Highlights from the PCOS Guidelines

Did you hear? The newly released International Evidence-based Guidelines for the Assessment and Management of Polycystic Ovary Syndrome (PCOS) were released this week. You can view them here.

Designed to provide clear information to assist clinical decision making and support optimal patient care, these guidelines encompass the culmination of the work of over 1,000 health professionals and consumers internationally. The PCOS Guidelines were formed based on the review of the best evidence available at the time of preparation.

As a registered dietitian and PCOS expert, I was fortunate to be asked to review and provide feedback on the later draft of the PCOS guidelines, before they were published.

The guidelines (all 270 pages of them!) provide recommendations based on the level of evidence available for the different aspects relating to PCOS. These categories include diagnosis, medications and treatments, infertility treatmentslifestyle recommendations, and medical complications of the different lifecycle stages of PCOS. The original PCOS guidelines were published in 2011 and have been updated every few years since (in 2015, 2018).

These guidelines reflect the newest advancements in PCOS research and offer more insight into better managing and treating PCOS. I appreciate the tremendous efforts of everyone involved in putting these guidelines together. They are a very thorough presentation of the results and evidence of PCOS research. Below you can find the PCOS guideline highlights.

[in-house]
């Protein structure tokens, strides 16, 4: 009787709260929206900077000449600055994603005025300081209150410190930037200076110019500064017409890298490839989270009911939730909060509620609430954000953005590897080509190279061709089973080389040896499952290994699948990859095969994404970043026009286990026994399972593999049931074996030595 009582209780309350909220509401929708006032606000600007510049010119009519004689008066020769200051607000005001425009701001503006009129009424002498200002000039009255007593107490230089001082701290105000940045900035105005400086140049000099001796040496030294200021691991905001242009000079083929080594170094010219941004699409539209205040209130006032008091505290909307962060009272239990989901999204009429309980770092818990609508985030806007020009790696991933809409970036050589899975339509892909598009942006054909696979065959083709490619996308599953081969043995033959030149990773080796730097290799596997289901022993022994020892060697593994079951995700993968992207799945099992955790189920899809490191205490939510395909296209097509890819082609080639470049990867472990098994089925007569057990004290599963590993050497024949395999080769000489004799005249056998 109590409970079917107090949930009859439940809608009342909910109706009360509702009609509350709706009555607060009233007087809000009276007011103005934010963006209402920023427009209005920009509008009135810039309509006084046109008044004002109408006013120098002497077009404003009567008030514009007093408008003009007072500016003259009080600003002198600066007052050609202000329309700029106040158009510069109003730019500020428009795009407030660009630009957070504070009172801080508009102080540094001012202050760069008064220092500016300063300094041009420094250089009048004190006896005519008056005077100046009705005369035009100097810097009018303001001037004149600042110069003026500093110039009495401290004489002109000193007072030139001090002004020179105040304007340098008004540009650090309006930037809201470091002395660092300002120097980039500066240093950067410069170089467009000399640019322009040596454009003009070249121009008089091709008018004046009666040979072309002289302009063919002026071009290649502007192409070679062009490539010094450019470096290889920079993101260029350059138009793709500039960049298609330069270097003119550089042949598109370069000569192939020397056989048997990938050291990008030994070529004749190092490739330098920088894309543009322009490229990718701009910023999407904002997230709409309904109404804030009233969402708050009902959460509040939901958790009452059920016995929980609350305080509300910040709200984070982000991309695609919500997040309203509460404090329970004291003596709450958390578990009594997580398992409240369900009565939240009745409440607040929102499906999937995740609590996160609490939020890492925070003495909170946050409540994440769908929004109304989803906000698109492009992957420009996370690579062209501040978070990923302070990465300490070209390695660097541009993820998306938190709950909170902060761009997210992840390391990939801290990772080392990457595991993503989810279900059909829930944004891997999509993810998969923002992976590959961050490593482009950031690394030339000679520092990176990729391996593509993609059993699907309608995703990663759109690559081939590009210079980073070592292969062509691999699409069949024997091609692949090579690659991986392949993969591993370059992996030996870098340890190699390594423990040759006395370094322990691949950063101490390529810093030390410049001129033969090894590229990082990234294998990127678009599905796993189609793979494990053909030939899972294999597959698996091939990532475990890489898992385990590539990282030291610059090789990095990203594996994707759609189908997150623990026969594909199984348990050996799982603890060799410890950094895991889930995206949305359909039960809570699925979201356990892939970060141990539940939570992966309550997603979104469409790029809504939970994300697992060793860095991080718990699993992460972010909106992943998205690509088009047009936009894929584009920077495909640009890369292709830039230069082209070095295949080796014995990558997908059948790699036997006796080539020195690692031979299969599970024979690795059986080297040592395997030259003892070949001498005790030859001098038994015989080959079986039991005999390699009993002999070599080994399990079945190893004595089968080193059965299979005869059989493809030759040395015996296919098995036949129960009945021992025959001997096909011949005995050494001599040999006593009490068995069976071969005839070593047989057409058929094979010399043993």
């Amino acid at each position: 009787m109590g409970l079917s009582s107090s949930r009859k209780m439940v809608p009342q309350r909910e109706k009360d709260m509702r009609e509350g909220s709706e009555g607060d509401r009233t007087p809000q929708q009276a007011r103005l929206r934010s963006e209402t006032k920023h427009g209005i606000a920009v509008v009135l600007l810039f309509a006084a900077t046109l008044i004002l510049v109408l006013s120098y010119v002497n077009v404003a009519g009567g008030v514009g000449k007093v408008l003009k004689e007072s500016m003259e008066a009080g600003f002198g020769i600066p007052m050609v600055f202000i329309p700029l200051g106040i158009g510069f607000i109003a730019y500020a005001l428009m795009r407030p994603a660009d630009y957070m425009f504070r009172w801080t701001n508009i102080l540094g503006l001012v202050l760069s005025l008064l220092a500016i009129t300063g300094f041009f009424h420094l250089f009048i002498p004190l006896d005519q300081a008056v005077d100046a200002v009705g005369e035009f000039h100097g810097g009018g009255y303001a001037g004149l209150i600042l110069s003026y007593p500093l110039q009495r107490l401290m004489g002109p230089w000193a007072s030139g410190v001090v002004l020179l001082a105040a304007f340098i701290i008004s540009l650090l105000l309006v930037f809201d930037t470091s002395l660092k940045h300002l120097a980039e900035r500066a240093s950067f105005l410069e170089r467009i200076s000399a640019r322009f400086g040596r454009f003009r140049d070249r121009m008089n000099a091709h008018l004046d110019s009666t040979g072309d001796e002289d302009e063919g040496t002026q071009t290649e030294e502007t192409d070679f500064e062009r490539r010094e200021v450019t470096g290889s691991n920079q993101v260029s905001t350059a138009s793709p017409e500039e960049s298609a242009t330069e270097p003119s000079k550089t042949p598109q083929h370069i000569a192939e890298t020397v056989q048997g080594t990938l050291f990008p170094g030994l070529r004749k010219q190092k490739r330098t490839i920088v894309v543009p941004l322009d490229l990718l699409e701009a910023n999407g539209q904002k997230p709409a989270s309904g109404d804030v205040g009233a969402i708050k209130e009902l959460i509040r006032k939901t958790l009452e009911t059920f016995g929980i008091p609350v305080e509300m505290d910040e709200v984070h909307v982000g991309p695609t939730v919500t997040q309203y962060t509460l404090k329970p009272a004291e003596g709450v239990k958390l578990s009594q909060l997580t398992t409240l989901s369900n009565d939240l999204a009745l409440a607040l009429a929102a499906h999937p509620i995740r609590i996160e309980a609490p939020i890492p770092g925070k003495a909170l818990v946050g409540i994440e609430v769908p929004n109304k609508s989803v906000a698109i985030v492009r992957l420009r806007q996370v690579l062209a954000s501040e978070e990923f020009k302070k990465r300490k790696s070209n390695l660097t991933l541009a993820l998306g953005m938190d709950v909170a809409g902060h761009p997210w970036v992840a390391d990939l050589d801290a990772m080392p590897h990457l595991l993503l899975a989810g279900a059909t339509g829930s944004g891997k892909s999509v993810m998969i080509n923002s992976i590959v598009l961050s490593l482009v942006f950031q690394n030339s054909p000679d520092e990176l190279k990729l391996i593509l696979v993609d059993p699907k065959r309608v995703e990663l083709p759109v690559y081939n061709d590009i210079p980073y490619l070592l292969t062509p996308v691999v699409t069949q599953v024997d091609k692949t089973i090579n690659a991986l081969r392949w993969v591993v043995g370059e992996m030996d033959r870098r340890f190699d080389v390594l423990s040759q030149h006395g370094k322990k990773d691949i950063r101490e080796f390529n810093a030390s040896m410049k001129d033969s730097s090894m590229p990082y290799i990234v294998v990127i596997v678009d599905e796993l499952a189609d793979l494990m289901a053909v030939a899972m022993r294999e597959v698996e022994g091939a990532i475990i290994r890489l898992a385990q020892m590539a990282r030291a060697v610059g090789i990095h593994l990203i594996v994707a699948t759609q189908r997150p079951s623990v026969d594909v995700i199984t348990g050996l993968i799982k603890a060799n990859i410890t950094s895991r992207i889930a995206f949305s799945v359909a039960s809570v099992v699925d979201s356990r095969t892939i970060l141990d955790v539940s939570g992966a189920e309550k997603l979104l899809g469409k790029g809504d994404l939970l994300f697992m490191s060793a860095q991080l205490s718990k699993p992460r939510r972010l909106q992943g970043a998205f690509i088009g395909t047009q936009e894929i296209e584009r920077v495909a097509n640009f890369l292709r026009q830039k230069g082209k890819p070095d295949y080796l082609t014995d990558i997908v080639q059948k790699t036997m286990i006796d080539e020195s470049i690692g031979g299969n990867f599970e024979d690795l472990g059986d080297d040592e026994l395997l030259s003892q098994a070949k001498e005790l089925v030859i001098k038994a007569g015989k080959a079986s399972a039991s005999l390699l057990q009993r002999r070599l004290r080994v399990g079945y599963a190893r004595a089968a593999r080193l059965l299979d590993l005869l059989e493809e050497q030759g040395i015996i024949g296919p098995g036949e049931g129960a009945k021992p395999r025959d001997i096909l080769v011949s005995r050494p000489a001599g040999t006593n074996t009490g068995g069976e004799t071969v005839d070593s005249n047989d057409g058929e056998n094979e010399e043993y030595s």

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International PCOS Guideline Highlights:

  • The name of the condition is a distraction and should be changed
  • AMH should now be included in the diagnosis criteria as an alternative to ultrasound in adults
  • Ultrasound or AMH is not recommended for adolescents
  • PCOS could be considered as enduring/lifelong
  • Healthcare providers should check for depression and anxiety, and other mental health challenges that are more common in PCOS
  • Providers should work together with those with PCOS to make decisions about their care, and that they should be careful to consider cultural factors and ethnicity and not discriminate, especially based on weight
  • Recommend patients be asked permission to be weighed
  • A healthy lifestyle is very important, but that no one specific diet or exercise plan or intensity is better than any other
  • Recommend effective medicines and treatments that can be helpful that those with PCOS including the combined contraceptive pill, medications to balance the hormones and to reduce symptoms